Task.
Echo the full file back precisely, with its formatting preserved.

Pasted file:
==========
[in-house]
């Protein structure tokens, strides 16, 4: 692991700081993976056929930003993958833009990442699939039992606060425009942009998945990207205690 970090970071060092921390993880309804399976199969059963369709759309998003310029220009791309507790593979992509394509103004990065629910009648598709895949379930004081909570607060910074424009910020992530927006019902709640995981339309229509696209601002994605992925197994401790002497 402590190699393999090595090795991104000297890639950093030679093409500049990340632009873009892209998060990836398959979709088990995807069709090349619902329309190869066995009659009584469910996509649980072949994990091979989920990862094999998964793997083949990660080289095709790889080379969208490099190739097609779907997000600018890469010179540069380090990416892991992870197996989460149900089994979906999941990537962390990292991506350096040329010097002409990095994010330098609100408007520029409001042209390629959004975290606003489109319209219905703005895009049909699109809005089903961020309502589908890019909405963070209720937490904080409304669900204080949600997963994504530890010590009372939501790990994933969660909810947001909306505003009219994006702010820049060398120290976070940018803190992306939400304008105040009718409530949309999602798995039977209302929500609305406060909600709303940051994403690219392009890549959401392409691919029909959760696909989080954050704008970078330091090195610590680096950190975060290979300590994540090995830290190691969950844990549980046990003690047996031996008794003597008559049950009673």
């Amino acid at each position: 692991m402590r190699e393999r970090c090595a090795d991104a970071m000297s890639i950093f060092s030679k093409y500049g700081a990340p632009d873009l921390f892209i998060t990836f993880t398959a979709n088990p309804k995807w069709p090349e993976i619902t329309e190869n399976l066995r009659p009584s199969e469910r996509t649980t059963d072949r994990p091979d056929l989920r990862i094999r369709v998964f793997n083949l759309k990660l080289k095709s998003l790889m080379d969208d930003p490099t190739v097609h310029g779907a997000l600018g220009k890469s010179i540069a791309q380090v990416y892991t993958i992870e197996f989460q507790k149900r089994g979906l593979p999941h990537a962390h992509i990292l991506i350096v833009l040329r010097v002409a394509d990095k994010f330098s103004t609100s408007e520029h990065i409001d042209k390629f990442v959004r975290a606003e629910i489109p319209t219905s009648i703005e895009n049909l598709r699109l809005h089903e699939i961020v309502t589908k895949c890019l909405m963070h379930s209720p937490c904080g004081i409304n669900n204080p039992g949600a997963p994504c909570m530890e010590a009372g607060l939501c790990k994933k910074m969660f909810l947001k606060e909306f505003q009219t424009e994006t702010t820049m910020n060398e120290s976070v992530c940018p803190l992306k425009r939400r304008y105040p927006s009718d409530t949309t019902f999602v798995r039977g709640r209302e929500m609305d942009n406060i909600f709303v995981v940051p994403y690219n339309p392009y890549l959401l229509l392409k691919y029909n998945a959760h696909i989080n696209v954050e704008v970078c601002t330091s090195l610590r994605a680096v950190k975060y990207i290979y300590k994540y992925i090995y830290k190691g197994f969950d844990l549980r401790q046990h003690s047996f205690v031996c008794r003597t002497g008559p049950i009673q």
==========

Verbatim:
[in-house]
């Protein structure tokens, strides 16, 4: 692991700081993976056929930003993958833009990442699939039992606060425009942009998945990207205690 970090970071060092921390993880309804399976199969059963369709759309998003310029220009791309507790593979992509394509103004990065629910009648598709895949379930004081909570607060910074424009910020992530927006019902709640995981339309229509696209601002994605992925197994401790002497 402590190699393999090595090795991104000297890639950093030679093409500049990340632009873009892209998060990836398959979709088990995807069709090349619902329309190869066995009659009584469910996509649980072949994990091979989920990862094999998964793997083949990660080289095709790889080379969208490099190739097609779907997000600018890469010179540069380090990416892991992870197996989460149900089994979906999941990537962390990292991506350096040329010097002409990095994010330098609100408007520029409001042209390629959004975290606003489109319209219905703005895009049909699109809005089903961020309502589908890019909405963070209720937490904080409304669900204080949600997963994504530890010590009372939501790990994933969660909810947001909306505003009219994006702010820049060398120290976070940018803190992306939400304008105040009718409530949309999602798995039977209302929500609305406060909600709303940051994403690219392009890549959401392409691919029909959760696909989080954050704008970078330091090195610590680096950190975060290979300590994540090995830290190691969950844990549980046990003690047996031996008794003597008559049950009673």
């Amino acid at each position: 692991m402590r190699e393999r970090c090595a090795d991104a970071m000297s890639i950093f060092s030679k093409y500049g700081a990340p632009d873009l921390f892209i998060t990836f993880t398959a979709n088990p309804k995807w069709p090349e993976i619902t329309e190869n399976l066995r009659p009584s199969e469910r996509t649980t059963d072949r994990p091979d056929l989920r990862i094999r369709v998964f793997n083949l759309k990660l080289k095709s998003l790889m080379d969208d930003p490099t190739v097609h310029g779907a997000l600018g220009k890469s010179i540069a791309q380090v990416y892991t993958i992870e197996f989460q507790k149900r089994g979906l593979p999941h990537a962390h992509i990292l991506i350096v833009l040329r010097v002409a394509d990095k994010f330098s103004t609100s408007e520029h990065i409001d042209k390629f990442v959004r975290a606003e629910i489109p319209t219905s009648i703005e895009n049909l598709r699109l809005h089903e699939i961020v309502t589908k895949c890019l909405m963070h379930s209720p937490c904080g004081i409304n669900n204080p039992g949600a997963p994504c909570m530890e010590a009372g607060l939501c790990k994933k910074m969660f909810l947001k606060e909306f505003q009219t424009e994006t702010t820049m910020n060398e120290s976070v992530c940018p803190l992306k425009r939400r304008y105040p927006s009718d409530t949309t019902f999602v798995r039977g709640r209302e929500m609305d942009n406060i909600f709303v995981v940051p994403y690219n339309p392009y890549l959401l229509l392409k691919y029909n998945a959760h696909i989080n696209v954050e704008v970078c601002t330091s090195l610590r994605a680096v950190k975060y990207i290979y300590k994540y992925i090995y830290k190691g197994f969950d844990l549980r401790q046990h003690s047996f205690v031996c008794r003597t002497g008559p049950i009673q």